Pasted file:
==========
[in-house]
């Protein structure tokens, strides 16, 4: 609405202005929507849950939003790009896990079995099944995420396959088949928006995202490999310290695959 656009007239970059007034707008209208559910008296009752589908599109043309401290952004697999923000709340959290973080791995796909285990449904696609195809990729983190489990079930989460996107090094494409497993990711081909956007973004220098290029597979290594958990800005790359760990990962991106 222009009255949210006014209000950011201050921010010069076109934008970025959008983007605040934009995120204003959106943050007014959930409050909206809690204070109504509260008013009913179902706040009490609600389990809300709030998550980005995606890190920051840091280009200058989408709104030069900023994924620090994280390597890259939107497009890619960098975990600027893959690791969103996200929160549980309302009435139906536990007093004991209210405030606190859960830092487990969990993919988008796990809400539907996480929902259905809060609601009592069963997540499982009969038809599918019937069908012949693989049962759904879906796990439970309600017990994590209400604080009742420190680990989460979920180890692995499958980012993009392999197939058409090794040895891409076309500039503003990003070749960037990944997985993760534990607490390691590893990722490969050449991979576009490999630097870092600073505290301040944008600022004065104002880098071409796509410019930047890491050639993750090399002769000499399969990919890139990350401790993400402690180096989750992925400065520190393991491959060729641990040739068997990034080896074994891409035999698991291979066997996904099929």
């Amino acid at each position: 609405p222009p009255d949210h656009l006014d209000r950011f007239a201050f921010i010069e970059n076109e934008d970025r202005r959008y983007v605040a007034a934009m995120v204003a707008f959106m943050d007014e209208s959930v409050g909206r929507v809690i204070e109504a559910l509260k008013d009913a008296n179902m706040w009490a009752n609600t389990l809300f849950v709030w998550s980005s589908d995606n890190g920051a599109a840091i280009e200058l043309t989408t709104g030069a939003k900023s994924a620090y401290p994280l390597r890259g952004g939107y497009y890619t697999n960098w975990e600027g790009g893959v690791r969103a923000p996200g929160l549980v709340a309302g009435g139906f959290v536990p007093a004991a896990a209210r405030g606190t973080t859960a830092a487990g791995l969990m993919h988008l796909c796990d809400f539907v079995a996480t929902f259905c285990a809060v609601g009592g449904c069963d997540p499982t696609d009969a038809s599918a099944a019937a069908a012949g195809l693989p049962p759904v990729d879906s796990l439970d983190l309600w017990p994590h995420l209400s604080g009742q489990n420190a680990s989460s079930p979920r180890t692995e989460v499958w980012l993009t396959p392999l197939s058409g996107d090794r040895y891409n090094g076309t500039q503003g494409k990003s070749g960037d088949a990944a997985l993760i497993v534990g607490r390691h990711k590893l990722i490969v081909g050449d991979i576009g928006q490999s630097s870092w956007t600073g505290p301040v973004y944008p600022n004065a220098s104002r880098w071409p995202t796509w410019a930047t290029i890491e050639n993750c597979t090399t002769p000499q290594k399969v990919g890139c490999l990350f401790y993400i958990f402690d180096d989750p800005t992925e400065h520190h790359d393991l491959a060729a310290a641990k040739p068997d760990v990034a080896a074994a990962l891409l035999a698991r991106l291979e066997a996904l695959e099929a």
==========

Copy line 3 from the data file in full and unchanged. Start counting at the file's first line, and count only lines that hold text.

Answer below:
């Amino acid at each position: 609405p222009p009255d949210h656009l006014d209000r950011f007239a201050f921010i010069e970059n076109e934008d970025r202005r959008y983007v605040a007034a934009m995120v204003a707008f959106m943050d007014e209208s959930v409050g909206r929507v809690i204070e109504a559910l509260k008013d009913a008296n179902m706040w009490a009752n609600t389990l809300f849950v709030w998550s980005s589908d995606n890190g920051a599109a840091i280009e200058l043309t989408t709104g030069a939003k900023s994924a620090y401290p994280l390597r890259g952004g939107y497009y890619t697999n960098w975990e600027g790009g893959v690791r969103a923000p996200g929160l549980v709340a309302g009435g139906f959290v536990p007093a004991a896990a209210r405030g606190t973080t859960a830092a487990g791995l969990m993919h988008l796909c796990d809400f539907v079995a996480t929902f259905c285990a809060v609601g009592g449904c069963d997540p499982t696609d009969a038809s599918a099944a019937a069908a012949g195809l693989p049962p759904v990729d879906s796990l439970d983190l309600w017990p994590h995420l209400s604080g009742q489990n420190a680990s989460s079930p979920r180890t692995e989460v499958w980012l993009t396959p392999l197939s058409g996107d090794r040895y891409n090094g076309t500039q503003g494409k990003s070749g960037d088949a990944a997985l993760i497993v534990g607490r390691h990711k590893l990722i490969v081909g050449d991979i576009g928006q490999s630097s870092w956007t600073g505290p301040v973004y944008p600022n004065a220098s104002r880098w071409p995202t796509w410019a930047t290029i890491e050639n993750c597979t090399t002769p000499q290594k399969v990919g890139c490999l990350f401790y993400i958990f402690d180096d989750p800005t992925e400065h520190h790359d393991l491959a060729a310290a641990k040739p068997d760990v990034a080896a074994a990962l891409l035999a698991r991106l291979e066997a996904l695959e099929a």